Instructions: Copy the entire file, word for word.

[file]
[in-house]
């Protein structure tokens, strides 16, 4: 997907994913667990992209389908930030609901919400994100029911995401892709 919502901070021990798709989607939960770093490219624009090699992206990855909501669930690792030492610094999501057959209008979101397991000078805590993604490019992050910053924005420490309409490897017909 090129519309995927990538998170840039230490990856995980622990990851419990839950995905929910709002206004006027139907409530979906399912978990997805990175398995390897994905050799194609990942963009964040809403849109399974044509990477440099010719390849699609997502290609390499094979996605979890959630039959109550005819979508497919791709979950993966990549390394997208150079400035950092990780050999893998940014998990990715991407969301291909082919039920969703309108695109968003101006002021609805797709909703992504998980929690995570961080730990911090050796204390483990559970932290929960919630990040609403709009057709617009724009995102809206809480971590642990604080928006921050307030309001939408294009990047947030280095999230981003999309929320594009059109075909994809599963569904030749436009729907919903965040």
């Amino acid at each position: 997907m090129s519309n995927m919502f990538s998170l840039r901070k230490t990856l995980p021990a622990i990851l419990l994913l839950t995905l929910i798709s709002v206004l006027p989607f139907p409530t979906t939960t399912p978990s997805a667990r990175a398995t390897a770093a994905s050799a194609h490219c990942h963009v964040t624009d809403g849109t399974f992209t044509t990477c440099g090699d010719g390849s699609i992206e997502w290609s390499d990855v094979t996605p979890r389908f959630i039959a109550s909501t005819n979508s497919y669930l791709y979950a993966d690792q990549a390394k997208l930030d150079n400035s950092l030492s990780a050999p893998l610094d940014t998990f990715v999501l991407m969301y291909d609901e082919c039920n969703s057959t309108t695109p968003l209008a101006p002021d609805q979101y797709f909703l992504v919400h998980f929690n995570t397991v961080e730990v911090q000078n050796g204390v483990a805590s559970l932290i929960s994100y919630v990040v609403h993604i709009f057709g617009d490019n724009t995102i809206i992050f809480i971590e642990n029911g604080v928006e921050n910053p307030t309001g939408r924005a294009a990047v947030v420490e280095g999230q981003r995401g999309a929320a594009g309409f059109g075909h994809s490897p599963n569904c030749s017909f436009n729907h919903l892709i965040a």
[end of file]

[in-house]
């Protein structure tokens, strides 16, 4: 997907994913667990992209389908930030609901919400994100029911995401892709 919502901070021990798709989607939960770093490219624009090699992206990855909501669930690792030492610094999501057959209008979101397991000078805590993604490019992050910053924005420490309409490897017909 090129519309995927990538998170840039230490990856995980622990990851419990839950995905929910709002206004006027139907409530979906399912978990997805990175398995390897994905050799194609990942963009964040809403849109399974044509990477440099010719390849699609997502290609390499094979996605979890959630039959109550005819979508497919791709979950993966990549390394997208150079400035950092990780050999893998940014998990990715991407969301291909082919039920969703309108695109968003101006002021609805797709909703992504998980929690995570961080730990911090050796204390483990559970932290929960919630990040609403709009057709617009724009995102809206809480971590642990604080928006921050307030309001939408294009990047947030280095999230981003999309929320594009059109075909994809599963569904030749436009729907919903965040």
């Amino acid at each position: 997907m090129s519309n995927m919502f990538s998170l840039r901070k230490t990856l995980p021990a622990i990851l419990l994913l839950t995905l929910i798709s709002v206004l006027p989607f139907p409530t979906t939960t399912p978990s997805a667990r990175a398995t390897a770093a994905s050799a194609h490219c990942h963009v964040t624009d809403g849109t399974f992209t044509t990477c440099g090699d010719g390849s699609i992206e997502w290609s390499d990855v094979t996605p979890r389908f959630i039959a109550s909501t005819n979508s497919y669930l791709y979950a993966d690792q990549a390394k997208l930030d150079n400035s950092l030492s990780a050999p893998l610094d940014t998990f990715v999501l991407m969301y291909d609901e082919c039920n969703s057959t309108t695109p968003l209008a101006p002021d609805q979101y797709f909703l992504v919400h998980f929690n995570t397991v961080e730990v911090q000078n050796g204390v483990a805590s559970l932290i929960s994100y919630v990040v609403h993604i709009f057709g617009d490019n724009t995102i809206i992050f809480i971590e642990n029911g604080v928006e921050n910053p307030t309001g939408r924005a294009a990047v947030v420490e280095g999230q981003r995401g999309a929320a594009g309409f059109g075909h994809s490897p599963n569904c030749s017909f436009n729907h919903l892709i965040a």